This week is a weird week. It’s the week I think The Hunger Games finally falls. We’ve got an all-out witty actioner in Lockout. A comedy remake no one really wants in The Three Stooges and a horror movie that has risen like the Phoenix from the ashes of MGM’s bankruptcy.The Cabin in the Woods
The Cabin in the Woods is a horror movie embedded in a conspiracy flick embedded in another horror movie—the most inventive cabin-in-the-woods picture since The Evil Dead and the canniest genre deconstruction since Scream.
For all of its intellectual pleasures, though, Cabin in the Woods is a visceral roller coaster of a movie at heart. And like the best thrill rides, when it’s over, you just want to get back on and go again.
But if you like nutty energy, wacky ideas, crisp dialogue and scary, bloody, gory, grotesque and twisted movies — man, are you going to have a blast this weekend.
Verdict: GO SEE IT The Three Stooges
Though there are plot holes in the elaborately concocted scenarios, The Cabin in the Woods gets points for the twists and turns that come along with its sly wickedness.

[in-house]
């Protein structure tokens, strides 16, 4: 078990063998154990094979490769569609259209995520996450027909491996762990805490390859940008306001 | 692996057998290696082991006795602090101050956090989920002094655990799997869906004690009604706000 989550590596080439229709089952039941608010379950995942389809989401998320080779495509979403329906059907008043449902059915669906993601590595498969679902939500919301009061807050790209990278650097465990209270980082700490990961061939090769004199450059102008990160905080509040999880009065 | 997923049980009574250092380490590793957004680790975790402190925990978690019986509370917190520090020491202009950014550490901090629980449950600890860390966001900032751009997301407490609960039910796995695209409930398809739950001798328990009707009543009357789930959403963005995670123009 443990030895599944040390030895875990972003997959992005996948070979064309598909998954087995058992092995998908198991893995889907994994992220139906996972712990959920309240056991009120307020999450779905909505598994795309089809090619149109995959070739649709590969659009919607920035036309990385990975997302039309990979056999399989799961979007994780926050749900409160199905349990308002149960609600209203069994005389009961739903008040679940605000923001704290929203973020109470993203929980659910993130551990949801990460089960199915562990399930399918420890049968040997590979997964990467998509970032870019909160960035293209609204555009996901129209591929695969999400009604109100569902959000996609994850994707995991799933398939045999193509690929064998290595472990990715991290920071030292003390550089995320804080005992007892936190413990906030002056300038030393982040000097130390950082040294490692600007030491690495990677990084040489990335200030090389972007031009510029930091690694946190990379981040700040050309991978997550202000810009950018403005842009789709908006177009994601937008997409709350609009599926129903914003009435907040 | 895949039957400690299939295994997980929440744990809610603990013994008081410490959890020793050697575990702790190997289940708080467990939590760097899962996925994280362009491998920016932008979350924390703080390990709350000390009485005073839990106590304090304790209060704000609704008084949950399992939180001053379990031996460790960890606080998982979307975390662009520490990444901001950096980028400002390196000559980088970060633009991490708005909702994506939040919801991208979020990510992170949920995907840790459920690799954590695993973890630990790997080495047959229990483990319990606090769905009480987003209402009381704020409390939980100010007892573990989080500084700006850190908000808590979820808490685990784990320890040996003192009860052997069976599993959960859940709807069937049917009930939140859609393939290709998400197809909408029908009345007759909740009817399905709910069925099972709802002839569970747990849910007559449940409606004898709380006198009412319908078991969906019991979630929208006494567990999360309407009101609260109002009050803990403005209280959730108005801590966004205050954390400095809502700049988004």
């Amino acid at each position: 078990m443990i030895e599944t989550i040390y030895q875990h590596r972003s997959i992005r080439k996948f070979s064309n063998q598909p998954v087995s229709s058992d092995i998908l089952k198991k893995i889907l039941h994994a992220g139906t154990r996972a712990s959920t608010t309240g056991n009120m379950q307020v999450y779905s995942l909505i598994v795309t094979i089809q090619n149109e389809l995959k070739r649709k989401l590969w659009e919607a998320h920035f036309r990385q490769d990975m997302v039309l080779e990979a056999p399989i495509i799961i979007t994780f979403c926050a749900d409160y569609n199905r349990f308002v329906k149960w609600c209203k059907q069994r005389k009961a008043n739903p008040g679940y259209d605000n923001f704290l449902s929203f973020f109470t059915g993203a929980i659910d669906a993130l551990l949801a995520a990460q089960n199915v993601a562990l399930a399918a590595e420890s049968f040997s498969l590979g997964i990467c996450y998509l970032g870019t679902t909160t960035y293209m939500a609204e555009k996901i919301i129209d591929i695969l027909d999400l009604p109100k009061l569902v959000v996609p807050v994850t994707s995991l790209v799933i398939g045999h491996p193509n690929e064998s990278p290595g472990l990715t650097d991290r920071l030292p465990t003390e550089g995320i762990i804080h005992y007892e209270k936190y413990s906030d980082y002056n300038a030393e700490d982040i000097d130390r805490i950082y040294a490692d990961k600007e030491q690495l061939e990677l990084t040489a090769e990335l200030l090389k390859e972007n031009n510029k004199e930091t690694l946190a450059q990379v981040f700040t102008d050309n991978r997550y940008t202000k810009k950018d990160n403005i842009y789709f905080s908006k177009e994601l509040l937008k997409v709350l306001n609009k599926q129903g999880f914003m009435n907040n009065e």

It’s an enchantingly well-done tribute that revives, and even refreshes, our affection for the Stooges, yet at its core it lacks the completely and totally unhinged shock of the new.
The only possibly interesting thing about it is trying to figure out why it was made at all.
For the Farrellys, The Three Stooges is a labor of love. For non-believers, it’s merely a labor.
Verdict: Wait for DVD Lockout
The Farrellys, in effect, have created a cover band. They play all the hits (pun intended), although it’s not the same, and the difference is bothersome.
Too much of “Lockout” consists of Pearce and Grace running through a dim corridor, with people shooting at them.
Thankfully, a brisk pace and Guy Pearce’s leading turn as Thomas Jane playing Snake Plissken prove vital to lending Lockout a certain matinee-level B-movie charm.
The chemically induced coma with which the bad guys threaten to punish our hero sounds more interesting than anything in this movie.
“Lockout” might have gotten by if it displayed a little creativity, but writer-directors Stephen St. Leger and James Mather can’t even reach basic believability.